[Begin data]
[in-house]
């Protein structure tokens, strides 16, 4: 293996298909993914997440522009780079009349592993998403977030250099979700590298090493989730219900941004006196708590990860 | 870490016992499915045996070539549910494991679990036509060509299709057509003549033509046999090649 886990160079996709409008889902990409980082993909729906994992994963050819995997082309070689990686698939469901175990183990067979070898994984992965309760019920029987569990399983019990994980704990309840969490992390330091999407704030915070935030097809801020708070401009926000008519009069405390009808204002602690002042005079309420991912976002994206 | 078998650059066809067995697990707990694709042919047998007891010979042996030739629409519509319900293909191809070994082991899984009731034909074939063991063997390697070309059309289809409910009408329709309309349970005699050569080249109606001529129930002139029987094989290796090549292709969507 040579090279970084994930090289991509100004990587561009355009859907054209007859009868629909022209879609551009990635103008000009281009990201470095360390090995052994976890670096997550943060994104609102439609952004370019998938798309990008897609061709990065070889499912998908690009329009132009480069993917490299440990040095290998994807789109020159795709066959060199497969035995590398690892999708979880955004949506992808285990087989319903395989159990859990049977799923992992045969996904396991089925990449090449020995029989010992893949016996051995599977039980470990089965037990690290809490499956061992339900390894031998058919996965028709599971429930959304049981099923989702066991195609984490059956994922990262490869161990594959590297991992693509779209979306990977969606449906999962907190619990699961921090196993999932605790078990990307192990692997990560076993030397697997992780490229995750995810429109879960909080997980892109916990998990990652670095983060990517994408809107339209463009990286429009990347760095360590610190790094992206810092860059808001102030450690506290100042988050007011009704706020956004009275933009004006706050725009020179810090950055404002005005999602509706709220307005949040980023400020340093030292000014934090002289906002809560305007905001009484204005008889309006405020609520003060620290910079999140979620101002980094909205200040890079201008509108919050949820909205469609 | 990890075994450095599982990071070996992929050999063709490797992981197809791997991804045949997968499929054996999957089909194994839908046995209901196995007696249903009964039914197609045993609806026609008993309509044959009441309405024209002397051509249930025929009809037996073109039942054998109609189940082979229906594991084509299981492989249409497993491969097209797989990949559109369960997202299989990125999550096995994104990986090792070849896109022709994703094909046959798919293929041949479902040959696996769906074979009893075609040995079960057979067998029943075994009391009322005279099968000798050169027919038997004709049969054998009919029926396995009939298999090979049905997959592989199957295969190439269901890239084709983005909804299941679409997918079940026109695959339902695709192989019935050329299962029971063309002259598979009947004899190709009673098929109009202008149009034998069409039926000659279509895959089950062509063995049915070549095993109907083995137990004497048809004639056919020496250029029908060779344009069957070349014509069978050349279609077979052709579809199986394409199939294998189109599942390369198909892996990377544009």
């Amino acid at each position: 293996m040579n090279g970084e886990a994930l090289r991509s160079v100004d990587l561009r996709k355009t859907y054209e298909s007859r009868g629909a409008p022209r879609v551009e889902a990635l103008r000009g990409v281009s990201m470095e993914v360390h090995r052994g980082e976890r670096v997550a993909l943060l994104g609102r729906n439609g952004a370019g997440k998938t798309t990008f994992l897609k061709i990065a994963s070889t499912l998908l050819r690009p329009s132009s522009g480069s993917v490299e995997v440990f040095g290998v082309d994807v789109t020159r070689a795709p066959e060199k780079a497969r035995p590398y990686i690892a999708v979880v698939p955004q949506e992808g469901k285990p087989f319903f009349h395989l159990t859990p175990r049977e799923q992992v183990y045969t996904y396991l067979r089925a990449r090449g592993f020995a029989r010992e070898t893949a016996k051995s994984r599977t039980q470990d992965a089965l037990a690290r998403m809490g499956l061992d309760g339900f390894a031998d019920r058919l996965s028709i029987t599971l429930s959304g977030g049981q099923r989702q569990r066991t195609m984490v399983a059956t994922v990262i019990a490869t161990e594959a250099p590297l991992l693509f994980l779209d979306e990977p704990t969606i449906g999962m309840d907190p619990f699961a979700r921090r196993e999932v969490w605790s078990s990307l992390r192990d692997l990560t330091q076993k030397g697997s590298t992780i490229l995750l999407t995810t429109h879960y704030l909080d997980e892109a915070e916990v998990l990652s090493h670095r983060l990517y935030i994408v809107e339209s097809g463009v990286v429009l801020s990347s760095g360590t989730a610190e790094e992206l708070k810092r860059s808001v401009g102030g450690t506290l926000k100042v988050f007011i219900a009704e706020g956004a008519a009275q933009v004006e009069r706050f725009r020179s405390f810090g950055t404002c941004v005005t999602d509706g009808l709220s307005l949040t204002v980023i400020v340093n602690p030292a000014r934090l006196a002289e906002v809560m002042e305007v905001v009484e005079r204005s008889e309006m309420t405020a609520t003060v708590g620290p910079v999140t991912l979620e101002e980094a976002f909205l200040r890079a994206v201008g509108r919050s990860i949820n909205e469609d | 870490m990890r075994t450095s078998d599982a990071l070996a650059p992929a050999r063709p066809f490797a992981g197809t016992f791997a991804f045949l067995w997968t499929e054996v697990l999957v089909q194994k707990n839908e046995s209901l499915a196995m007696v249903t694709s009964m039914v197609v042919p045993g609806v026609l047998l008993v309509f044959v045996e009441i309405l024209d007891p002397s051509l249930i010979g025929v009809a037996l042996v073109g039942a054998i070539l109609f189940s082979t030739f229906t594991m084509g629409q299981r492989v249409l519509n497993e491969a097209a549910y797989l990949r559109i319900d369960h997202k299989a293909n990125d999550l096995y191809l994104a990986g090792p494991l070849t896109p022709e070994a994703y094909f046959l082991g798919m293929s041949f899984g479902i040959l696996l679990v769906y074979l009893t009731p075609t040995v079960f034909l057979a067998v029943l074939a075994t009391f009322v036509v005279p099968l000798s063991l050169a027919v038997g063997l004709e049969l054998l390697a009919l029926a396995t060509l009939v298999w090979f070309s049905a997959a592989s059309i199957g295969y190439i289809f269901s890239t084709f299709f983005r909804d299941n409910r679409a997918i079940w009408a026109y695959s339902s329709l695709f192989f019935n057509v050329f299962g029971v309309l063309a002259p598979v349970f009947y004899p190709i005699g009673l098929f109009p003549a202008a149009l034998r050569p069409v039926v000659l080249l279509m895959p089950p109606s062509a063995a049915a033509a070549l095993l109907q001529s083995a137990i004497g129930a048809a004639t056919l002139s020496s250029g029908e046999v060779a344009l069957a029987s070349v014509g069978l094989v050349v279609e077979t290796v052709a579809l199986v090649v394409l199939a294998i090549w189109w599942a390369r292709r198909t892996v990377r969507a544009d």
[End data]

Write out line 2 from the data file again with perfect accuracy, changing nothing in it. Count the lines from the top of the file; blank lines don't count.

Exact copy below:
């Protein structure tokens, strides 16, 4: 293996298909993914997440522009780079009349592993998403977030250099979700590298090493989730219900941004006196708590990860 | 870490016992499915045996070539549910494991679990036509060509299709057509003549033509046999090649 886990160079996709409008889902990409980082993909729906994992994963050819995997082309070689990686698939469901175990183990067979070898994984992965309760019920029987569990399983019990994980704990309840969490992390330091999407704030915070935030097809801020708070401009926000008519009069405390009808204002602690002042005079309420991912976002994206 | 078998650059066809067995697990707990694709042919047998007891010979042996030739629409519509319900293909191809070994082991899984009731034909074939063991063997390697070309059309289809409910009408329709309309349970005699050569080249109606001529129930002139029987094989290796090549292709969507 040579090279970084994930090289991509100004990587561009355009859907054209007859009868629909022209879609551009990635103008000009281009990201470095360390090995052994976890670096997550943060994104609102439609952004370019998938798309990008897609061709990065070889499912998908690009329009132009480069993917490299440990040095290998994807789109020159795709066959060199497969035995590398690892999708979880955004949506992808285990087989319903395989159990859990049977799923992992045969996904396991089925990449090449020995029989010992893949016996051995599977039980470990089965037990690290809490499956061992339900390894031998058919996965028709599971429930959304049981099923989702066991195609984490059956994922990262490869161990594959590297991992693509779209979306990977969606449906999962907190619990699961921090196993999932605790078990990307192990692997990560076993030397697997992780490229995750995810429109879960909080997980892109916990998990990652670095983060990517994408809107339209463009990286429009990347760095360590610190790094992206810092860059808001102030450690506290100042988050007011009704706020956004009275933009004006706050725009020179810090950055404002005005999602509706709220307005949040980023400020340093030292000014934090002289906002809560305007905001009484204005008889309006405020609520003060620290910079999140979620101002980094909205200040890079201008509108919050949820909205469609 | 990890075994450095599982990071070996992929050999063709490797992981197809791997991804045949997968499929054996999957089909194994839908046995209901196995007696249903009964039914197609045993609806026609008993309509044959009441309405024209002397051509249930025929009809037996073109039942054998109609189940082979229906594991084509299981492989249409497993491969097209797989990949559109369960997202299989990125999550096995994104990986090792070849896109022709994703094909046959798919293929041949479902040959696996769906074979009893075609040995079960057979067998029943075994009391009322005279099968000798050169027919038997004709049969054998009919029926396995009939298999090979049905997959592989199957295969190439269901890239084709983005909804299941679409997918079940026109695959339902695709192989019935050329299962029971063309002259598979009947004899190709009673098929109009202008149009034998069409039926000659279509895959089950062509063995049915070549095993109907083995137990004497048809004639056919020496250029029908060779344009069957070349014509069978050349279609077979052709579809199986394409199939294998189109599942390369198909892996990377544009």